On Analysis Paralysis

Posted on — | 2 min read

I have often gotten stuck in analysis paralysis mode where I constantly look for the right way to solve a problem and end up spending way too much time on it than actually solving the problem. A lot of times what happens is the activity of searching for the right way to do something itself takes so much time and energy that I’d develop an aversion to the actual activity. Or I’d not feel the same level of enthusiasm with which I started.

A recent example for this was when I was thinking about the right way to journal. I’ve been journaling on and off the past few years and I’ve also changed my note-taking apps/services a few times. These note-taking apps have also influenced the way I journal.

I currently use org-mode to manage my tasks, events, journal, notes, thoughts, etc. Given that I wanted to journal in org-more, I started searching for the best ways to go about it - to “streamline the process”, so to speak. Like, what would the headings be? Should I follow a template? Can I use a text expander for the template? Should I add tags for each heading in that template? I was even looking up the /r/journaling subreddit to get some ideas.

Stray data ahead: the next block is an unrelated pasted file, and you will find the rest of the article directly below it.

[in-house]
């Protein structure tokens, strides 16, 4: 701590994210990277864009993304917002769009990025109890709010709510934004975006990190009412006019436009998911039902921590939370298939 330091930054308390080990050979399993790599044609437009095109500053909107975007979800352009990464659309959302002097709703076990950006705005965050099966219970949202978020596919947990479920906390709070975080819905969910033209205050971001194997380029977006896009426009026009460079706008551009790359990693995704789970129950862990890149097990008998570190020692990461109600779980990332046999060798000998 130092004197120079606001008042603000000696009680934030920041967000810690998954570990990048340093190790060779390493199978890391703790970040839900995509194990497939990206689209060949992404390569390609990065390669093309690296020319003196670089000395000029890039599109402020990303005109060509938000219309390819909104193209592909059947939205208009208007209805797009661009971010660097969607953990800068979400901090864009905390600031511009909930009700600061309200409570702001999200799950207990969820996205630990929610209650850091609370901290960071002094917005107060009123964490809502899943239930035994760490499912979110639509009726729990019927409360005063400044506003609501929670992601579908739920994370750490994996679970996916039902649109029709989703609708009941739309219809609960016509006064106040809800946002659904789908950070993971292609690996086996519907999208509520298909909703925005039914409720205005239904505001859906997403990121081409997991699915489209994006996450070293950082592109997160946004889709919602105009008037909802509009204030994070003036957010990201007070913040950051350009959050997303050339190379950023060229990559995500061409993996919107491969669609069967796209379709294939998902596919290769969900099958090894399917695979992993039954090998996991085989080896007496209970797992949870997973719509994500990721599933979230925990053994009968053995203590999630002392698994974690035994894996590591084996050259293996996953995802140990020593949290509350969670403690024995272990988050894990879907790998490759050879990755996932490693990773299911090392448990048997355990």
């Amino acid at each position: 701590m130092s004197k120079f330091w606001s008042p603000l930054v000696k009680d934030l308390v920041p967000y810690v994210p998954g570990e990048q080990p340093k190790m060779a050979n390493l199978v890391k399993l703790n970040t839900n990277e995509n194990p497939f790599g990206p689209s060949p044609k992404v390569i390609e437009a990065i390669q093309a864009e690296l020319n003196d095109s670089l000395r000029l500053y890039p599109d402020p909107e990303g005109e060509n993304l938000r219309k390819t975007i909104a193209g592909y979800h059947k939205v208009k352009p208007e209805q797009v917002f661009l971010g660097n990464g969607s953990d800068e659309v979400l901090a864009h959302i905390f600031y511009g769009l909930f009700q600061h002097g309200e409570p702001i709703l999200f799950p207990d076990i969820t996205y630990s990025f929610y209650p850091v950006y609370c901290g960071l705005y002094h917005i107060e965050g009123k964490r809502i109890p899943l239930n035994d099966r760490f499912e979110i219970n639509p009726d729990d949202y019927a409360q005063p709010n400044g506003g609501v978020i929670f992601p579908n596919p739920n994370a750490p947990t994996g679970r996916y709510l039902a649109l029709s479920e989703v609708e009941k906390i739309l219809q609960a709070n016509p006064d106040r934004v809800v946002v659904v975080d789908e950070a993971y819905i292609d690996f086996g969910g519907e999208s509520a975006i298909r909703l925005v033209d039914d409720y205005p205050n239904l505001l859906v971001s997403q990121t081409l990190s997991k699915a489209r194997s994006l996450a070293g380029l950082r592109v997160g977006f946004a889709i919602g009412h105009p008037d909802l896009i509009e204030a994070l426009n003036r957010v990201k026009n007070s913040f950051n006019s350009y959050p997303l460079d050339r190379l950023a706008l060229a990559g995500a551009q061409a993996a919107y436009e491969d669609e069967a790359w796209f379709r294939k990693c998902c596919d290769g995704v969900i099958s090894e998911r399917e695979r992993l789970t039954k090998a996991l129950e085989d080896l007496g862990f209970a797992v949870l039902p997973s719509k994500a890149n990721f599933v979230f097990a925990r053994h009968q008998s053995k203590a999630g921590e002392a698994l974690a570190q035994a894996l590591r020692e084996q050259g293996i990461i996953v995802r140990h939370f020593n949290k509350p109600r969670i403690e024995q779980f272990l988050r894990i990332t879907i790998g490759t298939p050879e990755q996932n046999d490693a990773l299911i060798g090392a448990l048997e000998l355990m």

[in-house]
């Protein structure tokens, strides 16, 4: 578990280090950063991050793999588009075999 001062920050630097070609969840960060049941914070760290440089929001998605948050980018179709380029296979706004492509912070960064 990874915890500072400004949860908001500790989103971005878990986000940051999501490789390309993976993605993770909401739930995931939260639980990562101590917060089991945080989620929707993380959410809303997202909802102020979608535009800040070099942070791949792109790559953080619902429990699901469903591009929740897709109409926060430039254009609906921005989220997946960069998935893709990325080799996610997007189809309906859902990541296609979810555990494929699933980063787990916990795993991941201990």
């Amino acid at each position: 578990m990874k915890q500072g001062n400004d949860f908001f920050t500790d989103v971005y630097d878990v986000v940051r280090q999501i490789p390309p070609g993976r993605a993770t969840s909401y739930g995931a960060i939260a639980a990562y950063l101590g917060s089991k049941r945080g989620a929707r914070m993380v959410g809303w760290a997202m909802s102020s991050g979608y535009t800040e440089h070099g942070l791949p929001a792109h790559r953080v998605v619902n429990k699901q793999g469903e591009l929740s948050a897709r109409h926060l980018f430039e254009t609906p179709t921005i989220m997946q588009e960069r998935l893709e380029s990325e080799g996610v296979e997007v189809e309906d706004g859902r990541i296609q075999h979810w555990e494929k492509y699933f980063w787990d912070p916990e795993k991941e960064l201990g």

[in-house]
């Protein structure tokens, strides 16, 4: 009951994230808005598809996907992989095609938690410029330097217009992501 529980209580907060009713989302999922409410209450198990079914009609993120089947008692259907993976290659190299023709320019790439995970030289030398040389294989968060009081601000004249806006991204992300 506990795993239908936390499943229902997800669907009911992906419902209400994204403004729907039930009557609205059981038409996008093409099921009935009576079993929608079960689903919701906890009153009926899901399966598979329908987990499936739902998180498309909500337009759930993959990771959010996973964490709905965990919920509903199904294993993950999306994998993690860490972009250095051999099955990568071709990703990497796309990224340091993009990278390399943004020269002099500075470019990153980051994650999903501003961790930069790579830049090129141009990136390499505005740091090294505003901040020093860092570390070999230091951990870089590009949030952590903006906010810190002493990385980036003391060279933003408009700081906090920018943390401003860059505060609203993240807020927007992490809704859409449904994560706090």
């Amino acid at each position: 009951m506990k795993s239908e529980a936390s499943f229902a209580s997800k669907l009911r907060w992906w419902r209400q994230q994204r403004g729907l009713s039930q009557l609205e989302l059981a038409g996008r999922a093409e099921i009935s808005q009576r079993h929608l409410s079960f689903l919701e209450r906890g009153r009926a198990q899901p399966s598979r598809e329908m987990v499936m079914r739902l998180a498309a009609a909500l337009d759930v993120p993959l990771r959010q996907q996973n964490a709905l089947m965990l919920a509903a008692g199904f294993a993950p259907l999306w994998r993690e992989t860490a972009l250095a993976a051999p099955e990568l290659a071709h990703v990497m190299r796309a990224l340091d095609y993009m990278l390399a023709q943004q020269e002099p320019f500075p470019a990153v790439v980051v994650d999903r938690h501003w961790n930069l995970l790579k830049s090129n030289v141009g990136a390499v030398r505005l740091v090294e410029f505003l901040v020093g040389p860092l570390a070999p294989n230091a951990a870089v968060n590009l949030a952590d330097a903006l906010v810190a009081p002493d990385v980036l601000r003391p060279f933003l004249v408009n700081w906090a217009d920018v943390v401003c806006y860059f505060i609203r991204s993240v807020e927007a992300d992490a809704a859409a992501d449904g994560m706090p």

But after spending some time on this, it just hit me - I should worry more about content than workflows. So, I just went ahead and freestyled it by putting in vague yet meaningful enough headings for each journal entry that either captures the task/event/feeling. And then I added tags to capture how I’m feeling. This took a lot of stress away from me and helped me focus on journaling instead of building a workflow.

This is just one example out of several where I spent too much time trying to find the right way to do something before actually doing it. What I realized from the above experience was to identify what is important to me. In the journaling example, what’s important is the content - writing down what I think, how I feel, rationalizing my thoughts when I’m anxious, etc. Everything else is secondary. As long as I make it extremely easy to accomplish this, I shouldn’t care about workflows. Because, workflows develop organically based on usage.